Nukewatch Quarterly Winter 2014
In a highly unusual attack, the International Atomic Energy Agency (IAEA) issued a report Nov. 28 critical of France’s nuclear industry. The stury hints that France’s aging power reactors, 58 of them, are growing dangerously in need of additional oversight. Additionally, a US expert suggested that France’s nuclear power community needed to do more to protect whistle blowers from retaliation.
The French reactor complex is operated by the state-owned utility Electricité de France. The utility is in turn regulated by a federal watchdog agency—rather like the US Nuclear Regulatory Commission—known as “ASN.” The IAEA’s criticism “highlighted the need for more staff and money in the future,” Reuters said.
The IAEA’s mission within the United Nations is to promote the expansion of nuclear power worldwide, so it is loath to issue public criticism of anyone’s nuclear reactor operations.
The head of ASN, Pierre-Frank Chevet, “has regularly warned the government of the need to increase the authority’s budget and workforce, but has so far obtained only a fraction of its estimates,” Reuters said. “We were given an extra 30 positions over the next three years by the government. We say ‘thanks’… but that’s not enough.” Chevet told reporters he needed at least 170 more inspectors “as soon as possible.”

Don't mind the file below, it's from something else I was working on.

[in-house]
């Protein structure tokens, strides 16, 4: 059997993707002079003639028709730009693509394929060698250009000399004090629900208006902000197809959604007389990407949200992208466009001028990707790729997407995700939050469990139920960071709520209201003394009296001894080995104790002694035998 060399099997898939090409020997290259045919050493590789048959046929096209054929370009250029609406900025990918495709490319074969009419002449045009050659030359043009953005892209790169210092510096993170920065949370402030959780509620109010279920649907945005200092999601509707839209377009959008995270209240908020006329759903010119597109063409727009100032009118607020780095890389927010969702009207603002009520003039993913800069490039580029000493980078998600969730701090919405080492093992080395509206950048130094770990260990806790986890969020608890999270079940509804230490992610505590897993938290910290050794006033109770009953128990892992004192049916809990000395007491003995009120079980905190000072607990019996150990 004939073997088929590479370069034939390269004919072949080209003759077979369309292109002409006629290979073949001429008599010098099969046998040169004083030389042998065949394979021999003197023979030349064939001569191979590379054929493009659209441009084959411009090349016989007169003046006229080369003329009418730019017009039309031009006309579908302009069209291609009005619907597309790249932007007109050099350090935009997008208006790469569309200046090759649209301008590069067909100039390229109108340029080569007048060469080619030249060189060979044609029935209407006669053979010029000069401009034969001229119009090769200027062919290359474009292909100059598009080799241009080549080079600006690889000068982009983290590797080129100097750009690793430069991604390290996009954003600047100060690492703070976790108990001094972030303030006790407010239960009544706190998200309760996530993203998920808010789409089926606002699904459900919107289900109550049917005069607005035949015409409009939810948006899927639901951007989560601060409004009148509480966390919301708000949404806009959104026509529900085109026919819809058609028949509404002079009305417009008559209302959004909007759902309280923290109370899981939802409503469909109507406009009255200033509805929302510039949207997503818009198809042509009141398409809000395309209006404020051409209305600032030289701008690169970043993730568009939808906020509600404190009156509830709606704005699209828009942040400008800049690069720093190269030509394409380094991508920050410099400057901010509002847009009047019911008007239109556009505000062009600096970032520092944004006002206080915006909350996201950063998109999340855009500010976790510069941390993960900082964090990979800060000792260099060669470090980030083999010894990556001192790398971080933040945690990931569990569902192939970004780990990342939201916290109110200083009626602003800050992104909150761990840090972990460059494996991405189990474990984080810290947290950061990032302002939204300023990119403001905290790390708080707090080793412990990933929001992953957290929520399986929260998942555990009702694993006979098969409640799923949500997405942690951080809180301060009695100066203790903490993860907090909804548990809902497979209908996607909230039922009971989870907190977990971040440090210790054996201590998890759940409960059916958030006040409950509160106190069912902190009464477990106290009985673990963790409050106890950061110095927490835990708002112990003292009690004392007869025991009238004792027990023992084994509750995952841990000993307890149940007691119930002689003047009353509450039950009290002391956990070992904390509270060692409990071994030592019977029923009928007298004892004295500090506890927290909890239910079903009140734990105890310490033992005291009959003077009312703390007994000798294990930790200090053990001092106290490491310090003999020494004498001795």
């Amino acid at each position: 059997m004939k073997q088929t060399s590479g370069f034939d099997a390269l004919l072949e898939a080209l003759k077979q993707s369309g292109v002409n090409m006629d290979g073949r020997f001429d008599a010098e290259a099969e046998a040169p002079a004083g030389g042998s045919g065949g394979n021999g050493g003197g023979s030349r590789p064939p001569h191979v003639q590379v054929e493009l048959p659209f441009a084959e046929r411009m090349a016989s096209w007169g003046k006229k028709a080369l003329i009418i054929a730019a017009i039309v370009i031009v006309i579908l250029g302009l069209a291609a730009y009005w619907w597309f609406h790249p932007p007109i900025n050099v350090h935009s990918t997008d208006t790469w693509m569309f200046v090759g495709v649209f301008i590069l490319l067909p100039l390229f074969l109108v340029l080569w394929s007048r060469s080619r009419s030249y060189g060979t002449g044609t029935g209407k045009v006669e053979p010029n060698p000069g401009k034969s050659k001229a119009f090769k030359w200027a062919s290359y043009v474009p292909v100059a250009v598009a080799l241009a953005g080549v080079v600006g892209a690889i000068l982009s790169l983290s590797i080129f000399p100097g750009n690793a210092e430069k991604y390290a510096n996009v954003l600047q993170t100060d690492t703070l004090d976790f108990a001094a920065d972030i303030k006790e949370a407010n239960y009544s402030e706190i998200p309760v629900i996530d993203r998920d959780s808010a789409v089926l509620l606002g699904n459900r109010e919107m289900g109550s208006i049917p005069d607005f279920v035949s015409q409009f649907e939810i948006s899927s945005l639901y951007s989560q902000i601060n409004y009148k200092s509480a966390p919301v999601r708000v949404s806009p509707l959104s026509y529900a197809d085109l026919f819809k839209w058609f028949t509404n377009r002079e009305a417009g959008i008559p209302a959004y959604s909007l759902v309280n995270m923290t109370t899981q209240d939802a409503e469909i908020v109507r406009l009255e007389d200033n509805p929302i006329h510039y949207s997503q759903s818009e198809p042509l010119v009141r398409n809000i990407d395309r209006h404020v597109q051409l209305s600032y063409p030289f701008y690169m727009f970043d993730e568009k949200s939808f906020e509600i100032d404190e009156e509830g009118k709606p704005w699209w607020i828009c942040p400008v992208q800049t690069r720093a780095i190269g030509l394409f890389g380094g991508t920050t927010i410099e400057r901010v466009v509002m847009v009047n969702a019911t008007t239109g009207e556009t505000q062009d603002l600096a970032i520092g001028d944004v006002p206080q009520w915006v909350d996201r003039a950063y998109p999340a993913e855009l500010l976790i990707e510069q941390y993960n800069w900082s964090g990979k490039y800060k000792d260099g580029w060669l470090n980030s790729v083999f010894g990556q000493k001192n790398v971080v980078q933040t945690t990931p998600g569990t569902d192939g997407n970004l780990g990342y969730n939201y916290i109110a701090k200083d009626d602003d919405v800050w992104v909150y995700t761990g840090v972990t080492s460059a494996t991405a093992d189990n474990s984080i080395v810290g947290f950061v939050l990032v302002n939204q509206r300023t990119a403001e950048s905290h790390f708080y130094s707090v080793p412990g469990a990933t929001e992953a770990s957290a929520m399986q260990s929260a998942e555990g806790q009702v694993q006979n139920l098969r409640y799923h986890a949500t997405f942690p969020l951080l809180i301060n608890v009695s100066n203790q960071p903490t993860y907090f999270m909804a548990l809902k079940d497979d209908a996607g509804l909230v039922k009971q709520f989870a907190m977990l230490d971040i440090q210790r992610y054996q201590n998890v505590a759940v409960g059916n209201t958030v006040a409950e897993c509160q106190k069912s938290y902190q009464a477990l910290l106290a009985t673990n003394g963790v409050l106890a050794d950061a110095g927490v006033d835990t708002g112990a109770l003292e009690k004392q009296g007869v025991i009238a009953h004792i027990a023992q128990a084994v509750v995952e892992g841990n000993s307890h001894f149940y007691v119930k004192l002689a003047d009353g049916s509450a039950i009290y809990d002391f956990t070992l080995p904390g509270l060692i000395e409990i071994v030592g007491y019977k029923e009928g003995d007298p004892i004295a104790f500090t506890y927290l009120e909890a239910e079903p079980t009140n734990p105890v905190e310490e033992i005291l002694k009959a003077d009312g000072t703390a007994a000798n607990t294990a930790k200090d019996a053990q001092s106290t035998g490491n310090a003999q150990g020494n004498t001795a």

The urgency is related to the nearly 40-year-old reactors’ upcoming operational reviews.
The IAEA’s study group identified some needed regulatory improvements and recommended changes in “processes needed to deliver ASN’s mandate.” The NRC’s executive director for operations, Mark Satorius, said this was about something called “safety culture” among employees.
“Safety culture has to do with having an organization where the members [i.e. whistle blowers] feel free to come forward with problems and voice those problems to management without fear of being retaliated against,” Satorius told Reuters. —Reuters, Nov. 28, 2014 —JL